I have spoken to many racers over the years who run at Slinger. It is a high banked (but not as high as some might think) racetrack that is hard to get a handle on. In our observations, we noted a few characteristics that once indentified might help racers setup for the track.
Dale Sr. is still very popular with some racers and fans. This retro No. 3 car is painted
Slinger first opened in 1948 and celebrated its 65th year in operation in 2012. In 1974, the track was changed into what is now known as Slinger Super Speedway, the "World's Fastest 1/4 Mile Oval". Wayne Erickson was instrumental in getting that transformation done and now owns and promotes the track. And his promotions are many as he has reached out to the community by supporting the Scouts and other local groups.
The track has set up a Kids Club, free of charge, for children ages 4 to 11. With the membership, the youngsters are included in the weekly raffle, get a free prize each week and are include in kids events each Sunday night. Now that's what we are talking about.
The track is in reality about 18 degrees average banking in the turns, but it is banked high on the straights as well. Not as much as the turns, but there is a good ten degrees of banking down the backstraight. That causes a condition of the car wanting to roll left while going down the straights due to the banking. Then when entering the turns, the car obviously quickly rolls to the right. This flip-flop can be upsetting for entry into the turns.
The other strange thing I saw, and I have spoken about this condition, is that the cars climb the track coming off of Turns 2 and 4 to get onto the straights. This is caused by the banking being created not by raising the outside of the track, but by dropping the inside of the track. So, the outside wall stays relatively at the same elevation while the inside changes elevation with the middle of Turns 1-2 and 3-4 being below the inside line of the straights.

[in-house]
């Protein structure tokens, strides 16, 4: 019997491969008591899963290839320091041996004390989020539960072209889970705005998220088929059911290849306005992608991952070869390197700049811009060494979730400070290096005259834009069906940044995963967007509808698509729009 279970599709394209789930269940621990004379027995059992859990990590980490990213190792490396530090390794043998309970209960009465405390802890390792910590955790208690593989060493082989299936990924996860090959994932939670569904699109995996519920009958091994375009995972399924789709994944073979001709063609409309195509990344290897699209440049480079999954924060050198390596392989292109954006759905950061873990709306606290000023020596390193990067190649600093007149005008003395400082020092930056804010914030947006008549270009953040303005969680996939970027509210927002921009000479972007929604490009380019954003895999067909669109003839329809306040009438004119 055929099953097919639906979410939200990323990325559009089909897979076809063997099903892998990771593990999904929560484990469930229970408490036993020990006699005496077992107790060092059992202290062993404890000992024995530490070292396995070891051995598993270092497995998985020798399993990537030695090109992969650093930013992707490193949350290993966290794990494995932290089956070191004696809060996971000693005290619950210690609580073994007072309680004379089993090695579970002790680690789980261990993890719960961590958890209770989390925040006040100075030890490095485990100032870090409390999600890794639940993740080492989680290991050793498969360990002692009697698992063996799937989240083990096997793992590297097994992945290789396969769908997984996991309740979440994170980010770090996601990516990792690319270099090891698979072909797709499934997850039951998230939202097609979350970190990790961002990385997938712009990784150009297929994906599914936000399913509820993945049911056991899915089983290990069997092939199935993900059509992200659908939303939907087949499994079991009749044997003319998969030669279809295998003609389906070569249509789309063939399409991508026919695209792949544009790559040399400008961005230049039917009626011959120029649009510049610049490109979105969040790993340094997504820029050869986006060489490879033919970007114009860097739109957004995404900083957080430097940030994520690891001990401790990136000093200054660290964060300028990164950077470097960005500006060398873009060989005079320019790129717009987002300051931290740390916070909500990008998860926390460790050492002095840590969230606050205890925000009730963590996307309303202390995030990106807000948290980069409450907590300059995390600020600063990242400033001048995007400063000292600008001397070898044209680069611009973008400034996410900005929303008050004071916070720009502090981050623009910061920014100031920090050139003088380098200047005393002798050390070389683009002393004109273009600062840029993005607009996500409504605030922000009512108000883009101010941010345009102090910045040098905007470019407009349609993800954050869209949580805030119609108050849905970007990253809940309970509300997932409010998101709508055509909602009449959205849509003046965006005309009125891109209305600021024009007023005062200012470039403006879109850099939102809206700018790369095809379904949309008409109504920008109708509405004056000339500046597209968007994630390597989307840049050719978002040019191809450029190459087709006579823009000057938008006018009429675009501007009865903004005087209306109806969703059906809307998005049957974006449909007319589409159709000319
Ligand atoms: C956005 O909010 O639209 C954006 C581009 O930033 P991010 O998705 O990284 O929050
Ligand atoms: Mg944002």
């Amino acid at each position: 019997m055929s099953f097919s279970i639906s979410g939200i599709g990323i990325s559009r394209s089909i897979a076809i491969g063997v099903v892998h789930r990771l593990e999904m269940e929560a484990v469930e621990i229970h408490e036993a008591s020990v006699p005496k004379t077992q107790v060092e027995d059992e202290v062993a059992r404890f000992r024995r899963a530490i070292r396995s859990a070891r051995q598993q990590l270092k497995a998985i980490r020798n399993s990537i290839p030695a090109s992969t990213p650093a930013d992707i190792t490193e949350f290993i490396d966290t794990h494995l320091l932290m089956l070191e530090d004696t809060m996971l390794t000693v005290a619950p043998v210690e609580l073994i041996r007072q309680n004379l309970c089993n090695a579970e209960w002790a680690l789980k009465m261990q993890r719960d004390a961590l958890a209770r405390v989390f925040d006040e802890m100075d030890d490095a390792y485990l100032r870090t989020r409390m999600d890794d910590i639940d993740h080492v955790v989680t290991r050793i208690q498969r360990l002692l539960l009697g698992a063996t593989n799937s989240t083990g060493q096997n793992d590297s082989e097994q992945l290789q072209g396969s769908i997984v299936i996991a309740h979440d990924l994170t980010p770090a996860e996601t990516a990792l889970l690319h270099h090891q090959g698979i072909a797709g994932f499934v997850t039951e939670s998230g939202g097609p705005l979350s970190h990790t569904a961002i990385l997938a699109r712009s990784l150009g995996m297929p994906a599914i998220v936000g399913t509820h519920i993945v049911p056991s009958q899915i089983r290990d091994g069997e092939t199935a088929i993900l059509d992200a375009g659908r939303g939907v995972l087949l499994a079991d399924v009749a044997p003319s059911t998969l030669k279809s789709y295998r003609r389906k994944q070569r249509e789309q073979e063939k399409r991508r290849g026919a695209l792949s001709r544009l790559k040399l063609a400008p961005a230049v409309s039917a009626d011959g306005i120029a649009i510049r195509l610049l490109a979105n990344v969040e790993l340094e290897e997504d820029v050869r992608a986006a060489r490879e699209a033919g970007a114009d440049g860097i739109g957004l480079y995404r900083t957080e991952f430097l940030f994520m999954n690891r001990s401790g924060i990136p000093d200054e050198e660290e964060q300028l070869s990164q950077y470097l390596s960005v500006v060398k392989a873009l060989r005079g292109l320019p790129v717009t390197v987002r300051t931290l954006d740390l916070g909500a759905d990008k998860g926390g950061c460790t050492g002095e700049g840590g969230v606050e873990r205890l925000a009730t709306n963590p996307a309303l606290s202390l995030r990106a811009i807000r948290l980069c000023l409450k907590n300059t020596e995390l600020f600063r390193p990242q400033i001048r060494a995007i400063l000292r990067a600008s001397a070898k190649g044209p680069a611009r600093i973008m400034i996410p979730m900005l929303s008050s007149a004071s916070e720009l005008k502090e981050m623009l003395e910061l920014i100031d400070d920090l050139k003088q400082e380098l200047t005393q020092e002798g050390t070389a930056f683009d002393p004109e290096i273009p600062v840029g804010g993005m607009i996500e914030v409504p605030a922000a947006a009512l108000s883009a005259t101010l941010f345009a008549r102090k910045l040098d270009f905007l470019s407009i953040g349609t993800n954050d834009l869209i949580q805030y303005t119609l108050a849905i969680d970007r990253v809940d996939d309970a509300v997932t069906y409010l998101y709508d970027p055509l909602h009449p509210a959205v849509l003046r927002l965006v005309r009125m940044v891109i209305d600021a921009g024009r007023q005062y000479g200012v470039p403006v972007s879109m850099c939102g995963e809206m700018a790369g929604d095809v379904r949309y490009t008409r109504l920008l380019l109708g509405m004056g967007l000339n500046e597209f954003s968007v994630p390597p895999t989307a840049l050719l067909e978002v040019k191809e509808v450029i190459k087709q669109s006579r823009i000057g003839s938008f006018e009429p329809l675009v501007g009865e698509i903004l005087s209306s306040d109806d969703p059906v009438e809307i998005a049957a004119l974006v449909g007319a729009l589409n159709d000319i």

This transition onto the straights causes the right front to dip and the left rear to rise up at the point of transition. Shock settings can either help with this change, or hurt the car if not set up properly. High amounts of rebound on any corner could cause redistribution of the loads on the tires at this point and cause a loose off condition.
This Figure 8 “truck” sitting ready for Slinger’s Figure 8 race is made up to look like a
We saw this four-cylinder car that was nicely painted and with some accessories. We did a
The pit-side concession was as nice as we’ve seen in our travels. Usually the pit food sta
The way that happens with too high a rebound in the shocks is this. The RF tire is not allowed to follow the contour of the racing surface and the LR is not allowed to rebound to stay in contact with the track. This reduces cross weight percent and the car goes loose. Drivers have described being loose off at Slinger and I couldn't imagine that happening with the high banking until I saw the track. Now I understand.
Slinger is an older facility that is somewhat showing its age. The track surface was repaved in 2002 though, so the racing is always good. It has a very loyal following too and the competition is fierce. I get the feeling of being at a true icon and a place of reverence. To race and do well here means a lot to Wisconsin racers and that is the reason some come to try their skills, and some stay away.
Slinger draws good crowds of both fans and racers. Let's face it, the racing is exciting and they even run the Figure 8 races. I'm glad I came to Slinger and came to understand its attraction and some of its uniqueness.
In our next installment, we venture out of Wisconsin for a day to Hawkeye Downs Speedway for a Friday night race and then back into Wisconsin to LaCrosse Fairgrounds Speedway for Christmas in July on Saturday night, July 14.